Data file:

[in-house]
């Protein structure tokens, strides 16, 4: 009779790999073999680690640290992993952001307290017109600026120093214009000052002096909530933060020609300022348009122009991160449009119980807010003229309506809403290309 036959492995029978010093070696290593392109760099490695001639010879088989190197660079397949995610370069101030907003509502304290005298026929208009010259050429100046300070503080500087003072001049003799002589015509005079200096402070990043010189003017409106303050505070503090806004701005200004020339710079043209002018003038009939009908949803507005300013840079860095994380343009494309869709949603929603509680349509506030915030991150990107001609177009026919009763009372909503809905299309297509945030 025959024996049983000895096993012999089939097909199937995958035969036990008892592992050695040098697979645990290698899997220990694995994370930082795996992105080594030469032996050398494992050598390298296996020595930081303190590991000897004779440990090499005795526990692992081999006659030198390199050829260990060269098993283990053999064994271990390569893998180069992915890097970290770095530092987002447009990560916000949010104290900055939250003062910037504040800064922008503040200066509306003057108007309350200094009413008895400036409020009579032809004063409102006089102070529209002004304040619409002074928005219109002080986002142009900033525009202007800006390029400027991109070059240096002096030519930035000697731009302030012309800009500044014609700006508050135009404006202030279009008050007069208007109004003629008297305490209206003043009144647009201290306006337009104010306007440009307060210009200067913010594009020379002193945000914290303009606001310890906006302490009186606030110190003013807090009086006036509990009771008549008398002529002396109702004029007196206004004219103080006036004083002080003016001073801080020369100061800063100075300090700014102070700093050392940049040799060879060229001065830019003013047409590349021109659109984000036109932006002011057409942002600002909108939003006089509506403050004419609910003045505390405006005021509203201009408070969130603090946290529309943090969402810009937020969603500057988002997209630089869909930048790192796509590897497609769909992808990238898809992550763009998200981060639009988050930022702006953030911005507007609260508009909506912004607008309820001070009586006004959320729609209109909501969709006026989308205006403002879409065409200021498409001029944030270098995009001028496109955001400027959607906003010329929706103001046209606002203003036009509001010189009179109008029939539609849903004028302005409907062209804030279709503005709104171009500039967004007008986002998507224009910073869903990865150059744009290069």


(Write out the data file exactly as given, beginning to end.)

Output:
[in-house]
């Protein structure tokens, strides 16, 4: 009779790999073999680690640290992993952001307290017109600026120093214009000052002096909530933060020609300022348009122009991160449009119980807010003229309506809403290309 036959492995029978010093070696290593392109760099490695001639010879088989190197660079397949995610370069101030907003509502304290005298026929208009010259050429100046300070503080500087003072001049003799002589015509005079200096402070990043010189003017409106303050505070503090806004701005200004020339710079043209002018003038009939009908949803507005300013840079860095994380343009494309869709949603929603509680349509506030915030991150990107001609177009026919009763009372909503809905299309297509945030 025959024996049983000895096993012999089939097909199937995958035969036990008892592992050695040098697979645990290698899997220990694995994370930082795996992105080594030469032996050398494992050598390298296996020595930081303190590991000897004779440990090499005795526990692992081999006659030198390199050829260990060269098993283990053999064994271990390569893998180069992915890097970290770095530092987002447009990560916000949010104290900055939250003062910037504040800064922008503040200066509306003057108007309350200094009413008895400036409020009579032809004063409102006089102070529209002004304040619409002074928005219109002080986002142009900033525009202007800006390029400027991109070059240096002096030519930035000697731009302030012309800009500044014609700006508050135009404006202030279009008050007069208007109004003629008297305490209206003043009144647009201290306006337009104010306007440009307060210009200067913010594009020379002193945000914290303009606001310890906006302490009186606030110190003013807090009086006036509990009771008549008398002529002396109702004029007196206004004219103080006036004083002080003016001073801080020369100061800063100075300090700014102070700093050392940049040799060879060229001065830019003013047409590349021109659109984000036109932006002011057409942002600002909108939003006089509506403050004419609910003045505390405006005021509203201009408070969130603090946290529309943090969402810009937020969603500057988002997209630089869909930048790192796509590897497609769909992808990238898809992550763009998200981060639009988050930022702006953030911005507007609260508009909506912004607008309820001070009586006004959320729609209109909501969709006026989308205006403002879409065409200021498409001029944030270098995009001028496109955001400027959607906003010329929706103001046209606002203003036009509001010189009179109008029939539609849903004028302005409907062209804030279709503005709104171009500039967004007008986002998507224009910073869903990865150059744009290069």